ROOTS OF JEW-HATRED HOW TO INTEGRATE
The Chief Rabbi’s gnomic utterance that “Judaism is the world’s most sustained protest against empires, because imperialism is the attempt to impose a single truth, culture or faith on a plural world” ( JC, November 16) reveals a refreshing new take on antisemitism, but also raises a difficult conundrum about the foundation of the state of Israel.
If Judaism is a protest movement, then antisemitism is not a hatred of Jews per se but a viciously hostile reaction to the things we stand against, including ignorance, brutality and dictatorship. And just like all protesters the world over — from the women of Greenham Common to the Monks of Burma and that lone individual in Tiananmen Square — the Jewish people have for centuries been subjected to ridicule, contempt, beatings and worse for their beliefs.
Which means perhaps we must face a terrible truth: that as long as there are Jews prepared to stand against the forces of tyranny and bigotry, there will always be antisemites to torment us, for they are, in a sinister and perverse way, the validation of our very existence. Yet, paradoxically, from this we can draw comfort. Because though we must always be wary of antisemitism, we must not fear the antisemites — for in reality it is they who fear us, for we challenge everything they represent.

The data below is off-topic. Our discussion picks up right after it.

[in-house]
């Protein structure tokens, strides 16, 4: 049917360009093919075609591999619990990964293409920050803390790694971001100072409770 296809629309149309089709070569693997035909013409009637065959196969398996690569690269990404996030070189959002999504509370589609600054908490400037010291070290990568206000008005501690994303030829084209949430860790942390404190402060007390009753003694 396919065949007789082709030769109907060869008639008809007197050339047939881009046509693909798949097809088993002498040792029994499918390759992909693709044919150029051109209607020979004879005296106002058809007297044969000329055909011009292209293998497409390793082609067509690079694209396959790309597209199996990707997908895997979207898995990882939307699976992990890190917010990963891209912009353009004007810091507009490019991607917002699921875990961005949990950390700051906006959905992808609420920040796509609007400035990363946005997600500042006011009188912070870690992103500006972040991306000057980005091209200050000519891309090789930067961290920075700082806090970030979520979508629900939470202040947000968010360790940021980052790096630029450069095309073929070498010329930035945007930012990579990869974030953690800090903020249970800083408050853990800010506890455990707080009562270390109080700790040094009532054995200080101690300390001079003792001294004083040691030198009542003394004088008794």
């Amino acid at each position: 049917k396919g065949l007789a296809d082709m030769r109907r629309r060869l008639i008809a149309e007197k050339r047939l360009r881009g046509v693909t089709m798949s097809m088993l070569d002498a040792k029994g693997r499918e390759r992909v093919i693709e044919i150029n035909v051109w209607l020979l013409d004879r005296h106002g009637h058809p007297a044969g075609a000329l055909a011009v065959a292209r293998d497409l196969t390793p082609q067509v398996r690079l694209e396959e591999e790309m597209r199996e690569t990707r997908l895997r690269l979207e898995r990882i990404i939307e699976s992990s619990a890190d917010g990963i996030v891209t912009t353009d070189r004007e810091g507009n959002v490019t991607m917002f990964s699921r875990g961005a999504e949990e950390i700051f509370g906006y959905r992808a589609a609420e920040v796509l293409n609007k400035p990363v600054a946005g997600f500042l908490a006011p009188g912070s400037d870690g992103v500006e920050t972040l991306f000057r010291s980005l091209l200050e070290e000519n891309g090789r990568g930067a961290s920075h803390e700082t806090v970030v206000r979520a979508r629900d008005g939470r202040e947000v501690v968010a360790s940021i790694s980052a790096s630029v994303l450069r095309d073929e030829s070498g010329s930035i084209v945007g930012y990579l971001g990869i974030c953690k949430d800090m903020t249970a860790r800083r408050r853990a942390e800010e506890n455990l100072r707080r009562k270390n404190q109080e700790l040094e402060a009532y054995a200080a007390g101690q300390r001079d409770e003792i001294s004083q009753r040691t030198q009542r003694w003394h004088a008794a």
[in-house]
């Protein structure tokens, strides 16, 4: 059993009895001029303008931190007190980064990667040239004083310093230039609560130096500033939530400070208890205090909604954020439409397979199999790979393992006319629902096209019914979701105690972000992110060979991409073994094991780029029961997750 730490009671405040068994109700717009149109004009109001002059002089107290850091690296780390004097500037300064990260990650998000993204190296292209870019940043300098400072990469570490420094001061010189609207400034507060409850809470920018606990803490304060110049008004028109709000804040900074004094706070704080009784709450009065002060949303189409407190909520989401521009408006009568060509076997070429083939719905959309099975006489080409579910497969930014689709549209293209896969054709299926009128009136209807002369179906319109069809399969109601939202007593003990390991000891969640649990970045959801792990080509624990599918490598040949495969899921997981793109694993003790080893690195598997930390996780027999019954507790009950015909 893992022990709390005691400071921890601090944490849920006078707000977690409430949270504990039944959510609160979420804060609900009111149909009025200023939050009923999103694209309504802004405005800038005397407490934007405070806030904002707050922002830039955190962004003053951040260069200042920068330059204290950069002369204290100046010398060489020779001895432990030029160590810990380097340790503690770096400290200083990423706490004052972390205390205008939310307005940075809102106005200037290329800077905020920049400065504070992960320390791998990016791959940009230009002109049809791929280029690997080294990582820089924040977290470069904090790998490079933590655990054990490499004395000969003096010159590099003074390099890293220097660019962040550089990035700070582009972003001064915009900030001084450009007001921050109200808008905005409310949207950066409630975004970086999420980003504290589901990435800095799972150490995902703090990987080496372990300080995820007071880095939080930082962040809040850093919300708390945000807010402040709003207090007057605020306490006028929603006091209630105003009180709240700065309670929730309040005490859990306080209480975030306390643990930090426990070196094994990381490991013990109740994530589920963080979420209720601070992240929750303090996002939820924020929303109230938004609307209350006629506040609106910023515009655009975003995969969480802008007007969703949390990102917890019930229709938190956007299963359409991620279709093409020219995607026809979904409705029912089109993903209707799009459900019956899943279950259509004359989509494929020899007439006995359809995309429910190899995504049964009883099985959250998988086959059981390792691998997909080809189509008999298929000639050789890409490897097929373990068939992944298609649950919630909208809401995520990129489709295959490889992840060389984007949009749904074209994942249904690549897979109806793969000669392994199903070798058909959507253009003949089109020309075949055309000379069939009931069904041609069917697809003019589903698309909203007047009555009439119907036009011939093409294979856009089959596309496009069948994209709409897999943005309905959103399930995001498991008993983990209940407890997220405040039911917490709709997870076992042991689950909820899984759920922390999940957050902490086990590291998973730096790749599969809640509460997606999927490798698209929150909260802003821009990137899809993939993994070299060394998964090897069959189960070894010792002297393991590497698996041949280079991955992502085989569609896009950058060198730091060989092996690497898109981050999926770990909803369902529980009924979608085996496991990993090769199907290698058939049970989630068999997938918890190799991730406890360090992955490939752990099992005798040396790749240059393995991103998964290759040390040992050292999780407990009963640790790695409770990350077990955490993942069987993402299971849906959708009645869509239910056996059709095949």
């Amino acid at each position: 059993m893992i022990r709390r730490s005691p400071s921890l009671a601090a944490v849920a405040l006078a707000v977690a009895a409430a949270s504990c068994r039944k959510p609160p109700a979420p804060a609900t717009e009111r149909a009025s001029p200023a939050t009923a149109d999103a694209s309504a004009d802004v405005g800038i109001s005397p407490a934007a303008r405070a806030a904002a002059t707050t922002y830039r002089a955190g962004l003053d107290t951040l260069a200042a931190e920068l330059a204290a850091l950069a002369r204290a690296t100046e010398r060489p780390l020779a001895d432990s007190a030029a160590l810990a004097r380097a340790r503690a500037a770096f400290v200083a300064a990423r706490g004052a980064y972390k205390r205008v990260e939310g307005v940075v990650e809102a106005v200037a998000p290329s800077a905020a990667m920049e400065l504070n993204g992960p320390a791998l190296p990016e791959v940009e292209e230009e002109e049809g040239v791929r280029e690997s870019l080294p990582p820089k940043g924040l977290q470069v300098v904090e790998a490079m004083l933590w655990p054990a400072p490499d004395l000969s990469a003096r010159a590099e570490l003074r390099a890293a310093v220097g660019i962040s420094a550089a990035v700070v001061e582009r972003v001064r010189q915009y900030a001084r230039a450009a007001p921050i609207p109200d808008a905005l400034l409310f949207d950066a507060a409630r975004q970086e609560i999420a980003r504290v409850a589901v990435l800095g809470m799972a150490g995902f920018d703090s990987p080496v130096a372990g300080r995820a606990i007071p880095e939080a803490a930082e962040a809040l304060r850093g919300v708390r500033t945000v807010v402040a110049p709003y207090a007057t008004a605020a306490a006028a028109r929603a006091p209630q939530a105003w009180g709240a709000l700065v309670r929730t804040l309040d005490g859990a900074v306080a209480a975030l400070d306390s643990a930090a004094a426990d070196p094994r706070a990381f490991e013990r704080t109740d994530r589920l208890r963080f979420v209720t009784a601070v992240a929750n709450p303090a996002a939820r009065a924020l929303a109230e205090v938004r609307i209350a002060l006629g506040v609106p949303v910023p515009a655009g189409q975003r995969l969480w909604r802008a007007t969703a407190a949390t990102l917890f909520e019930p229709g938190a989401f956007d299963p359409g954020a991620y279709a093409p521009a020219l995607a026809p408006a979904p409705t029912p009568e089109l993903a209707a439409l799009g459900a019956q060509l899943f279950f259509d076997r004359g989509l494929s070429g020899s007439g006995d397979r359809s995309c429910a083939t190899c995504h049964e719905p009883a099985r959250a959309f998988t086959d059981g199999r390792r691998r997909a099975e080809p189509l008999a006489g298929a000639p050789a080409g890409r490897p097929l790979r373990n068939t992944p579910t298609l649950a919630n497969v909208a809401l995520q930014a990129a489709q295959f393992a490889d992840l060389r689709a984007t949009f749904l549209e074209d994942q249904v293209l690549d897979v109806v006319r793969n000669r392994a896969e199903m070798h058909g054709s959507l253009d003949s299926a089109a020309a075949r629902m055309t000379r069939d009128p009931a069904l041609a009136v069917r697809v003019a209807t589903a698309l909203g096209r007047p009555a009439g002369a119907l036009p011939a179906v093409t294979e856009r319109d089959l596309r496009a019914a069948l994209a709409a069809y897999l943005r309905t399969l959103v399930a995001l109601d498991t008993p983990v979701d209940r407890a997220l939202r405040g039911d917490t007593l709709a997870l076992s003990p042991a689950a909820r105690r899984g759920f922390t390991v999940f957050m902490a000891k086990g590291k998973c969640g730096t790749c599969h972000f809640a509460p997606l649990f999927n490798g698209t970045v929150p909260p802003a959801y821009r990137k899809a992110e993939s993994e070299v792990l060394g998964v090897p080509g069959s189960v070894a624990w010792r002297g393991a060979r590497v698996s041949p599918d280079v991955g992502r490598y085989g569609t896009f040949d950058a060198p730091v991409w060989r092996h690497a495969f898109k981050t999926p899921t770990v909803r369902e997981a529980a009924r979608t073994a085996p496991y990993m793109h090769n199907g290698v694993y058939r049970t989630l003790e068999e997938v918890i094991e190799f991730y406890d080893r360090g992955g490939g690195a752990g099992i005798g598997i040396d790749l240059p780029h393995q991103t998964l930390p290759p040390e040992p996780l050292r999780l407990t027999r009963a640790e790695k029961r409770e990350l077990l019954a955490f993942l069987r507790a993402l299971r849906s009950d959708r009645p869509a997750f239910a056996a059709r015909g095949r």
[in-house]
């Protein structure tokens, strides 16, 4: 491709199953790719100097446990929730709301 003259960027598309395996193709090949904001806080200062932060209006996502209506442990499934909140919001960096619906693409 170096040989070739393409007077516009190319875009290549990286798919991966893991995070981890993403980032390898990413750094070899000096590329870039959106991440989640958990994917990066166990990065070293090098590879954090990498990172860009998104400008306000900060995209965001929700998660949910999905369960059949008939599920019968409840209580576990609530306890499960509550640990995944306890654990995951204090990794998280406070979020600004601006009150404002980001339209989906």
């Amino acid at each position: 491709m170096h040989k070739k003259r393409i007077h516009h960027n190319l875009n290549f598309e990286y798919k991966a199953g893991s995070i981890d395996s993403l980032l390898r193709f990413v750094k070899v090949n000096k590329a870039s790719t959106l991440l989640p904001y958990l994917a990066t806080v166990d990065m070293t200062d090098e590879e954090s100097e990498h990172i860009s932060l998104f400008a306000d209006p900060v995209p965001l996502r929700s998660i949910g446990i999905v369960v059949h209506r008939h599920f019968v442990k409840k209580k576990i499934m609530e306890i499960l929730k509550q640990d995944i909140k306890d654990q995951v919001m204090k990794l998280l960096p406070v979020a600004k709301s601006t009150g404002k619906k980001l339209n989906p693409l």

And so to the conundrum. If the Chief Rabbi is right about the Jewish people’s eternal opposition to imperialism, what do we do now with the Balfour Declaration? Simon Platman Leabank Square, Hackney, London E9
It is difficult to infer what Jennifer Bluston has done to “portray a positive image of Judaism” in the Catholic school where she works ( Letters, November 23), or who the “bigoted” Jews are “who refuse to integrate into society”, and who once provided the only experience of Jews for her colleagues.
Like Jennifer, I also work in a Catholic school. At work I am Mr Fligg the teacher, who also keeps his head covered, brings a packed lunch and leaves early on mid-winter Friday afternoons, but who stays late many evenings to make up. It’s challenging. But at work Jews project a positive image of Judaism and of Jews by being committed to their jobs — and by being unapologetically committed to Jewish tradition. These are not mutually exclusive; on the contrary, they are of the essence of true integration. Mike Fligg Moorland Grove, Leeds LS17